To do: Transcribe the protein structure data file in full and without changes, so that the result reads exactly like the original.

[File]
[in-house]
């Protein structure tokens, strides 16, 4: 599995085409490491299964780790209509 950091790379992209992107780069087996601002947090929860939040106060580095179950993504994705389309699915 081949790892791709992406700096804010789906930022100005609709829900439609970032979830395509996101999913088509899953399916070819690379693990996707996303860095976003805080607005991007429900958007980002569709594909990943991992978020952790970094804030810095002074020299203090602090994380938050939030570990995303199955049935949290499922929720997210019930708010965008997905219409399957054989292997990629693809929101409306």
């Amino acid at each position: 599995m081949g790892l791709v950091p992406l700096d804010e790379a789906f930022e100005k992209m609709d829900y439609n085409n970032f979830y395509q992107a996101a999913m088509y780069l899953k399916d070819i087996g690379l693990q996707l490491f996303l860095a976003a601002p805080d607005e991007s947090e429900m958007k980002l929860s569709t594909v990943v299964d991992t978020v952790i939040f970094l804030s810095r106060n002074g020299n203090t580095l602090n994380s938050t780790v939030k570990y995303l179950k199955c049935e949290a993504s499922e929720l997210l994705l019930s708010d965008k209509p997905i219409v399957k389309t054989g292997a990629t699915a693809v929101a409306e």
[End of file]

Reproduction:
[in-house]
């Protein structure tokens, strides 16, 4: 599995085409490491299964780790209509 950091790379992209992107780069087996601002947090929860939040106060580095179950993504994705389309699915 081949790892791709992406700096804010789906930022100005609709829900439609970032979830395509996101999913088509899953399916070819690379693990996707996303860095976003805080607005991007429900958007980002569709594909990943991992978020952790970094804030810095002074020299203090602090994380938050939030570990995303199955049935949290499922929720997210019930708010965008997905219409399957054989292997990629693809929101409306």
């Amino acid at each position: 599995m081949g790892l791709v950091p992406l700096d804010e790379a789906f930022e100005k992209m609709d829900y439609n085409n970032f979830y395509q992107a996101a999913m088509y780069l899953k399916d070819i087996g690379l693990q996707l490491f996303l860095a976003a601002p805080d607005e991007s947090e429900m958007k980002l929860s569709t594909v990943v299964d991992t978020v952790i939040f970094l804030s810095r106060n002074g020299n203090t580095l602090n994380s938050t780790v939030k570990y995303l179950k199955c049935e949290a993504s499922e929720l997210l994705l019930s708010d965008k209509p997905i219409v399957k389309t054989g292997a990629t699915a693809v929101a409306e």